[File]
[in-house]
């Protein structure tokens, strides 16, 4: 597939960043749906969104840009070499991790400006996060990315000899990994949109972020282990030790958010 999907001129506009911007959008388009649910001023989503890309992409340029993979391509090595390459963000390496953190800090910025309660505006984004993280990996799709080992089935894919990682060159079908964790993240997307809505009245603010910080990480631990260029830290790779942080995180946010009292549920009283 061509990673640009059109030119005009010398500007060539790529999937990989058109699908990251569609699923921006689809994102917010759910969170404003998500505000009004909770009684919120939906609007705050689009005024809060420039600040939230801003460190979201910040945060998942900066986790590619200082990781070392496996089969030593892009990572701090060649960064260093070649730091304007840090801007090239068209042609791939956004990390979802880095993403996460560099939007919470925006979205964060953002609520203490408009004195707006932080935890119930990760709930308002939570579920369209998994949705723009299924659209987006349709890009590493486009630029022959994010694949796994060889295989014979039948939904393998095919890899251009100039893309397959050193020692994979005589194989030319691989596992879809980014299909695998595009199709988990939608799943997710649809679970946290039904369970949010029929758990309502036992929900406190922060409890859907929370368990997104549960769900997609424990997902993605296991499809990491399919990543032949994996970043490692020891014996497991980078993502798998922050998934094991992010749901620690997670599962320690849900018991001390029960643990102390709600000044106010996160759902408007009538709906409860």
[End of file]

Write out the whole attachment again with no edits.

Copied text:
[in-house]
């Protein structure tokens, strides 16, 4: 597939960043749906969104840009070499991790400006996060990315000899990994949109972020282990030790958010 999907001129506009911007959008388009649910001023989503890309992409340029993979391509090595390459963000390496953190800090910025309660505006984004993280990996799709080992089935894919990682060159079908964790993240997307809505009245603010910080990480631990260029830290790779942080995180946010009292549920009283 061509990673640009059109030119005009010398500007060539790529999937990989058109699908990251569609699923921006689809994102917010759910969170404003998500505000009004909770009684919120939906609007705050689009005024809060420039600040939230801003460190979201910040945060998942900066986790590619200082990781070392496996089969030593892009990572701090060649960064260093070649730091304007840090801007090239068209042609791939956004990390979802880095993403996460560099939007919470925006979205964060953002609520203490408009004195707006932080935890119930990760709930308002939570579920369209998994949705723009299924659209987006349709890009590493486009630029022959994010694949796994060889295989014979039948939904393998095919890899251009100039893309397959050193020692994979005589194989030319691989596992879809980014299909695998595009199709988990939608799943997710649809679970946290039904369970949010029929758990309502036992929900406190922060409890859907929370368990997104549960769900997609424990997902993605296991499809990491399919990543032949994996970043490692020891014996497991980078993502798998922050998934094991992010749901620690997670599962320690849900018991001390029960643990102390709600000044106010996160759902408007009538709906409860």